Health Care – The Magic Drawer Full of Money is Your Pocket
Editor’s note: Great post on the Coyote Blog. If you have been following this blog, the punchline below is something you have heard early and often…
Greg Mankiw writes about a Paul Krugman article on “the public option,” a plan in Congress to provide a federal health insurance plan to compete with private plans and “keep them honest”**
It seems to me that [Krugman] leaves out the answer to the key question: Would the public plan have access to taxpayer funds unavailable to private plans?
If the answer is yes, then the public plan would not offer honest competition to private plans. The taxpayer subsidies would tilt the playing field in favor of the public plan. In this case, the whole idea of a public option seems to be a disingenuous route toward a single-payer system, which many on the left favor but recognize is a political nonstarter.
If the answer is no, then the public plan would need to stand on its own financially and, in essence, would be a private nonprofit plan. But then what’s the point? If advocates of a public plan want to start a nonprofit company offering health insurance on better terms than existing insurance companies, nothing is stopping them from doing so right now. There is free entry into the market for health insurance. If a public plan without taxpayer support would succeed, so would a nonprofit insurance company. The fundamental viability of the enterprise does not depend on whether the employees are called “nonprofit administrators” or “civil servants.” (via Q&O)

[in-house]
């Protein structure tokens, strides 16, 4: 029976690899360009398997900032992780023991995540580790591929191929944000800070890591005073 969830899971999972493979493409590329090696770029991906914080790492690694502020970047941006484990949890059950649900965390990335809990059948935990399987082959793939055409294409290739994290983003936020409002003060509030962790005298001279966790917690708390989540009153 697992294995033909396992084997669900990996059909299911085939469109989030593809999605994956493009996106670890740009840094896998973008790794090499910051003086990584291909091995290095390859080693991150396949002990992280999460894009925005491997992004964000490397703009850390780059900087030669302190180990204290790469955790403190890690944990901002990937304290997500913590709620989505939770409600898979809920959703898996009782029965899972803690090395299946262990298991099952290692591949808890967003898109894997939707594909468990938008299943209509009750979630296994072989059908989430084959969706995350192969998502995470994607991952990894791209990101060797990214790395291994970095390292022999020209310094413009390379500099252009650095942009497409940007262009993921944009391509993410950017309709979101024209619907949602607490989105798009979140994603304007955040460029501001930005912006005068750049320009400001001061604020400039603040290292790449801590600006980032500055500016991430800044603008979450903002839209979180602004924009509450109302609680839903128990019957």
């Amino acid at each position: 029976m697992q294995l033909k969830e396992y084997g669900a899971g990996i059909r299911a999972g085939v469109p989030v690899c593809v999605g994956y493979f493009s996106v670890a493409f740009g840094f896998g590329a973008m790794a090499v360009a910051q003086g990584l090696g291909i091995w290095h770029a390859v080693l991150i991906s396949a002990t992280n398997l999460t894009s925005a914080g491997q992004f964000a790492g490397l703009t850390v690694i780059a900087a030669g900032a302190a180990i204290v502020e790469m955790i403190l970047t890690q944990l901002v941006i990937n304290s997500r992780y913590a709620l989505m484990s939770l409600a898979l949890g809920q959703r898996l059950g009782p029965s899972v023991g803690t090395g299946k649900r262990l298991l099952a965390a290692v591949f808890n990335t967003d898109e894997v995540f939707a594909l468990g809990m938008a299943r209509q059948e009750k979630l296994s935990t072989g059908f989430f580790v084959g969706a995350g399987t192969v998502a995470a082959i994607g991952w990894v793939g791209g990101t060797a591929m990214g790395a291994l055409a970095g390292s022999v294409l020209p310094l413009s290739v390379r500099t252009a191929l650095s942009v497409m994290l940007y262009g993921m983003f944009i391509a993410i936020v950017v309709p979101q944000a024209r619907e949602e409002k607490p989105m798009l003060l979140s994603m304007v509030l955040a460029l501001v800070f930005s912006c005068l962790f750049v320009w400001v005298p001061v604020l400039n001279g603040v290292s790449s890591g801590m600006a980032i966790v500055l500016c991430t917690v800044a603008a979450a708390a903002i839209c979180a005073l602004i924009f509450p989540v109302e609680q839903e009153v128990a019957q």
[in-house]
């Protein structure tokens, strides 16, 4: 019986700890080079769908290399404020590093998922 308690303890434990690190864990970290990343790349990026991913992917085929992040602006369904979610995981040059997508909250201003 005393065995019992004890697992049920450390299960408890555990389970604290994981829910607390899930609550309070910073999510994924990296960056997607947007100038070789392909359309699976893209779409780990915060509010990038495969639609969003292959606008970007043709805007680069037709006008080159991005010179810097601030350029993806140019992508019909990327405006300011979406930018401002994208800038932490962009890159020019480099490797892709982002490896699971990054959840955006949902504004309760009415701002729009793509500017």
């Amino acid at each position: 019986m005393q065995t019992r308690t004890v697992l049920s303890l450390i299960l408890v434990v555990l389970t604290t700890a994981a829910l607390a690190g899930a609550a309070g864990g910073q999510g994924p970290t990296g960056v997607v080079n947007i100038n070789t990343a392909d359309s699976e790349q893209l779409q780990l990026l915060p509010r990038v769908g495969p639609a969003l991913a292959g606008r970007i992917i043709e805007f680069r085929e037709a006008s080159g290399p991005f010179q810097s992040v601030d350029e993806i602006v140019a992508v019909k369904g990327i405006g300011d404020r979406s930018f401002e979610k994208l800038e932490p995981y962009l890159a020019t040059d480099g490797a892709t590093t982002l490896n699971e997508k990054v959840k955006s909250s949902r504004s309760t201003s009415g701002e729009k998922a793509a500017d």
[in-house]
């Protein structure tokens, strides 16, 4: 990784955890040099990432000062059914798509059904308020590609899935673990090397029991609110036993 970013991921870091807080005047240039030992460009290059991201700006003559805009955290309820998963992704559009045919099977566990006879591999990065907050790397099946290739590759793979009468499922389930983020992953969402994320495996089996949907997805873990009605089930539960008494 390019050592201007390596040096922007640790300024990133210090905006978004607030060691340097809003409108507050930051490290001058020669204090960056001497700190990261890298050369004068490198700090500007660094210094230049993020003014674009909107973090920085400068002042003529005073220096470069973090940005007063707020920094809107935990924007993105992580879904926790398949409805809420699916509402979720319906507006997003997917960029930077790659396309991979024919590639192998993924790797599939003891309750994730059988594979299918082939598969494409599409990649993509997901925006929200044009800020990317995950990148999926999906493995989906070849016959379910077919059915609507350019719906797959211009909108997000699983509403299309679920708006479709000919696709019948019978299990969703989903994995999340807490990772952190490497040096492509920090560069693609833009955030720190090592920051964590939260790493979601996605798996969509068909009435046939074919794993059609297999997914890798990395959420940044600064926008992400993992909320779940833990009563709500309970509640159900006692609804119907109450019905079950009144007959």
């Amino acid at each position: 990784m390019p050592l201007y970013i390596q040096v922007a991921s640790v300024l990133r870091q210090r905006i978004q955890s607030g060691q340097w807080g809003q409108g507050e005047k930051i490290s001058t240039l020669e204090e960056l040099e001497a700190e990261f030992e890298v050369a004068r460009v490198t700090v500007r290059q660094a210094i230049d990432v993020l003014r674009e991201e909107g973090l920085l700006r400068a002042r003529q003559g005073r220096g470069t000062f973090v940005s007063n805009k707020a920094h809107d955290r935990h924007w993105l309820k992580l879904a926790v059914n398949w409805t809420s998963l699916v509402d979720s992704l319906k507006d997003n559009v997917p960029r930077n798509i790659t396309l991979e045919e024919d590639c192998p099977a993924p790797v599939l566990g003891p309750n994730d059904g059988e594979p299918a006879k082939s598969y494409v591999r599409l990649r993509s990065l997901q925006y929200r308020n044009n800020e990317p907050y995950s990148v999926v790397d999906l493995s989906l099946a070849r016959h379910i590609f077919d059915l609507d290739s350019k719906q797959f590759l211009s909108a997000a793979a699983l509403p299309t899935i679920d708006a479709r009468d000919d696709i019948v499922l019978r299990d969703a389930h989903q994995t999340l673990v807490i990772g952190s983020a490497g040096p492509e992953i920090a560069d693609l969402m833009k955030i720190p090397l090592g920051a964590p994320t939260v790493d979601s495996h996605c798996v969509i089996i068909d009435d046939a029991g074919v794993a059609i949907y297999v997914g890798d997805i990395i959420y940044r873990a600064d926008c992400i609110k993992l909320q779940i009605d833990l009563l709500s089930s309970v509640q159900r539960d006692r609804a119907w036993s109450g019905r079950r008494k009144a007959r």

But I think we already know the answer to this question. If Obama and the Democratic Congress is willing to pour a hundred billion dollars or more down the Chrysler and GM rat holes, they certainly are going to pony up far more to support a program so near and dear to their heart for so many years.
There is simply not some magic, easy to access pool of savings in health care available to government managers that will reduce costs 30% or pay for increases in benefits. If there were, Medicare should have already captured them.
** This is always hilarious to see, as if health insurers make some kind of inordinate profits. As shown before, the typical after-tax profit at health care companies and insurers is something like 3-4% of revenues.
No comments yet.